Permafrost is soil that has remained at or below the freezing point for two or more years. The term is actually a bit misleading, as no frost is required. Permanently frozen bedrock, for example, can also be referred to as permafrost, as can very dry frozen soil. Between 20-25% of the Earth's surface is covered in permafrost — also known as cryotic soil — although this number began to fluctuate wildly in the early 21st century due to global warming.
For soil to get this way, the climate has to be extremely cold. Most of the time soil in this condition closely mirrors air temperature, and is found in the polar regions of the world. Alpine permafrost is found in mountainous areas in regions of lower latitude, and other similar can be found spotted across the Earth's surface. In some cases, permafrost is hundreds of thousands of years old, in which case it is considered to be “fossilized,” accumulated over a period of time which took thousands of years and impossible to melt in current climate conditions.
As one might imagine, cryotic soil has a radical impact on the regions where it is found. It inhibits plant growth which makes it difficult for animals to thrive. It also helps resist erosion, as it essentially cements the soil together, and it presents a number of challenges to people. Building on permafrost is tricky, because if it melts then the structures built on top of it can collapse. Likewise, utility pipes in regions with cryotic soil must be run above the ground for safety, as they could melt the soil and cause a problem, or they could crack open if the soil melted and the ground settled.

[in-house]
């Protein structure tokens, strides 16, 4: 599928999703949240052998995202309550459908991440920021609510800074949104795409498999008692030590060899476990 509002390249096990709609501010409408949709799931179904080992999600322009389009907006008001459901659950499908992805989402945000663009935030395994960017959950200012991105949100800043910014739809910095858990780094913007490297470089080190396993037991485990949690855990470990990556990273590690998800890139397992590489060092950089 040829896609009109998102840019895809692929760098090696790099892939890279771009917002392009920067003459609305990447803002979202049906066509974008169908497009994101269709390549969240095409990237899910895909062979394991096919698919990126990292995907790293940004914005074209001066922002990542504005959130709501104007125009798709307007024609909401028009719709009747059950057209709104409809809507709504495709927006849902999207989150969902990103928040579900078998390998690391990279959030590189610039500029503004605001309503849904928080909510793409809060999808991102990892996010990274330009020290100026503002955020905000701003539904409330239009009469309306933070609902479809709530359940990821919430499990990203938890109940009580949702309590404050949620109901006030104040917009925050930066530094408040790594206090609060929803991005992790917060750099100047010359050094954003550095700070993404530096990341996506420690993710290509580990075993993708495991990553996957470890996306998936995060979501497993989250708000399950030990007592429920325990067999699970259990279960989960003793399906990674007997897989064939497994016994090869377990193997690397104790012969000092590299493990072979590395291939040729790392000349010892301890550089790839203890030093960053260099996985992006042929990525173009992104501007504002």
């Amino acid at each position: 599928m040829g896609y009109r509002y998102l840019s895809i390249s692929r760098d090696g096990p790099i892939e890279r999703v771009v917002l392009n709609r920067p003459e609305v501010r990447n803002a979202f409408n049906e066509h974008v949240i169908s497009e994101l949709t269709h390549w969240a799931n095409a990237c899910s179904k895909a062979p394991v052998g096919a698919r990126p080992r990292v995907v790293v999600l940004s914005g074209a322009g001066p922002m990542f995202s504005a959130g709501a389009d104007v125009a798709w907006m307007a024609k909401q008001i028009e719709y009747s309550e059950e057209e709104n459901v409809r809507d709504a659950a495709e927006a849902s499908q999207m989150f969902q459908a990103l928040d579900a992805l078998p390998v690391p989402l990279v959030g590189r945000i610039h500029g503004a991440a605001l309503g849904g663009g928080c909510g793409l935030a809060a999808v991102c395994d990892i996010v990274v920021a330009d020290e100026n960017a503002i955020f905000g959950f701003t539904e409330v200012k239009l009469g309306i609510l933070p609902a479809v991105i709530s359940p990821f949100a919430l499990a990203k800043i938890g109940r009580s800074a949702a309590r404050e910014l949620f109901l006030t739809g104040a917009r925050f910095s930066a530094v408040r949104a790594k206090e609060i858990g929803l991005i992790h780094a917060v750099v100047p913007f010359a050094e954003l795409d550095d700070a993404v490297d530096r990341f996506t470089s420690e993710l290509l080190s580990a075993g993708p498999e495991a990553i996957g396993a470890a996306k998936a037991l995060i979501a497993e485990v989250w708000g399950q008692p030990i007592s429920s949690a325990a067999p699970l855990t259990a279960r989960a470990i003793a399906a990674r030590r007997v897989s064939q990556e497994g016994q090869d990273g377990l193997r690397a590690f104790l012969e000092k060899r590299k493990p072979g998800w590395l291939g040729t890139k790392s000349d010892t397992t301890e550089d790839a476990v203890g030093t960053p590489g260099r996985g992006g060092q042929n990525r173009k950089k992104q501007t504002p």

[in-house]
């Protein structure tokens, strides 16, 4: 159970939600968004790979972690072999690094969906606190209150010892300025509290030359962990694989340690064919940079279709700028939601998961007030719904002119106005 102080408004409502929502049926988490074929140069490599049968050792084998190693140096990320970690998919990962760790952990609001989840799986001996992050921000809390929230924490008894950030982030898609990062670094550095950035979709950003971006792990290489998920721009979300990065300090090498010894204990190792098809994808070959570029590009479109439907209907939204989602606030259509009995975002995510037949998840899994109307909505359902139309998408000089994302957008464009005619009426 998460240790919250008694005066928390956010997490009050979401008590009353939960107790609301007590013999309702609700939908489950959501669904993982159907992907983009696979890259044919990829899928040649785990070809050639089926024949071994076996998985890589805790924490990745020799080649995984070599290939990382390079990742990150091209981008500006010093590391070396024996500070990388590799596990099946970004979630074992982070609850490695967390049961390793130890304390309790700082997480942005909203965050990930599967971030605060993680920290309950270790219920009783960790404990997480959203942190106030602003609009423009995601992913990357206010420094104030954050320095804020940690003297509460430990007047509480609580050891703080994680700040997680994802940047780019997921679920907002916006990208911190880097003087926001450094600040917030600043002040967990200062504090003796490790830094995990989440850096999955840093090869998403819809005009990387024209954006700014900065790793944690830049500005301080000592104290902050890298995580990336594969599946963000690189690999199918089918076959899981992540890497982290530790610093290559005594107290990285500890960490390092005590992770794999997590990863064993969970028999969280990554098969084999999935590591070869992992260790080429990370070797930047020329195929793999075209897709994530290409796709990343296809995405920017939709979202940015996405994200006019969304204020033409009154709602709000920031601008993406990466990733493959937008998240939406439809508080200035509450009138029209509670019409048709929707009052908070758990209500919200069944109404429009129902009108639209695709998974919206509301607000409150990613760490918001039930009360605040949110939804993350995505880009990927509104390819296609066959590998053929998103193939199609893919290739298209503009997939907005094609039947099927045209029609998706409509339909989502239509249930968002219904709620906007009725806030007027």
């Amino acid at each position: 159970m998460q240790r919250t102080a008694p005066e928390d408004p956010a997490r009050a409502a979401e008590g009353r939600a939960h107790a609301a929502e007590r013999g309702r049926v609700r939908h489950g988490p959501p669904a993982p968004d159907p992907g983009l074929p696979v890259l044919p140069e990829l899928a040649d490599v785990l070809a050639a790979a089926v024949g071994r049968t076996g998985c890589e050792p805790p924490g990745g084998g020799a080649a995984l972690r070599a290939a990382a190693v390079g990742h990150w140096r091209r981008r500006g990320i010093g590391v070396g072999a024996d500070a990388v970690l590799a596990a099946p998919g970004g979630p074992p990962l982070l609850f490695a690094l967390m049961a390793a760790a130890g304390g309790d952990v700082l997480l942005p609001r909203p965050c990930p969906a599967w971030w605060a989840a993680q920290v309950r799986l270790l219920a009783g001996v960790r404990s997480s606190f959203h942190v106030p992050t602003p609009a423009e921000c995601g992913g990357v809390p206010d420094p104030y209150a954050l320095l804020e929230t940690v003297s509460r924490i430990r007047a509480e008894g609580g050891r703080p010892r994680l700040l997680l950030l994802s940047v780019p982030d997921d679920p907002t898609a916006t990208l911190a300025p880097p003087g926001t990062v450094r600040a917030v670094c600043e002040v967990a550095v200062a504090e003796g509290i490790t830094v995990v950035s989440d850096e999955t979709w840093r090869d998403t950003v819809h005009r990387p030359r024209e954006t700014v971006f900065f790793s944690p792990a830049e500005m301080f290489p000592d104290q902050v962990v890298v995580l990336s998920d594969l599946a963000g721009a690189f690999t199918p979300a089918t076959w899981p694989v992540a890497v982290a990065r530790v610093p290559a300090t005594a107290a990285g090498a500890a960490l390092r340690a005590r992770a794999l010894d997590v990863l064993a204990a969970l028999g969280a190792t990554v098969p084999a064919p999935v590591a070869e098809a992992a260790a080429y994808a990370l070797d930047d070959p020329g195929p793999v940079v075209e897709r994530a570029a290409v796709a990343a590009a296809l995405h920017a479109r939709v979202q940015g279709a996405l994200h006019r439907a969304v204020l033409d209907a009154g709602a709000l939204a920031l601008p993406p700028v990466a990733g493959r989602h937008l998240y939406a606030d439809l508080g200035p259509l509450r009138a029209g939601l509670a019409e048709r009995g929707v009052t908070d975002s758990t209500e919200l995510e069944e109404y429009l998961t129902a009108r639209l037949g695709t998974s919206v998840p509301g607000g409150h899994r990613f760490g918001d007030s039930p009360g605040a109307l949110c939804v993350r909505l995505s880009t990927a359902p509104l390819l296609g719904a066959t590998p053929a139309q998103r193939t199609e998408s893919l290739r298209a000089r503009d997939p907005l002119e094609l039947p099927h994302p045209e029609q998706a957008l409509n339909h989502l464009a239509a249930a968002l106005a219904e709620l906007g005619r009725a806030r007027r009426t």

Researchers are especially interested in the areas of “continuous permafrost,” where cryotic soil is extensive and it has been present for an extended period of time. This often creates distinctive patterns in the ground which can be interesting to observe, and the spread or shrinking of the soil can be an indicator of environmental problems. In Arctic nations, for example, the shrinking permafrost line has contributed substantially to erosion.
The permafrost regions of the world are also of interest to archaeologists and historians. Frost is an excellent preservative, literally freezing artifacts in time. In addition to finding human and animal remains in cryotic soil, researchers have also found organic materials like textiles, leather, and baskets which would normally decay.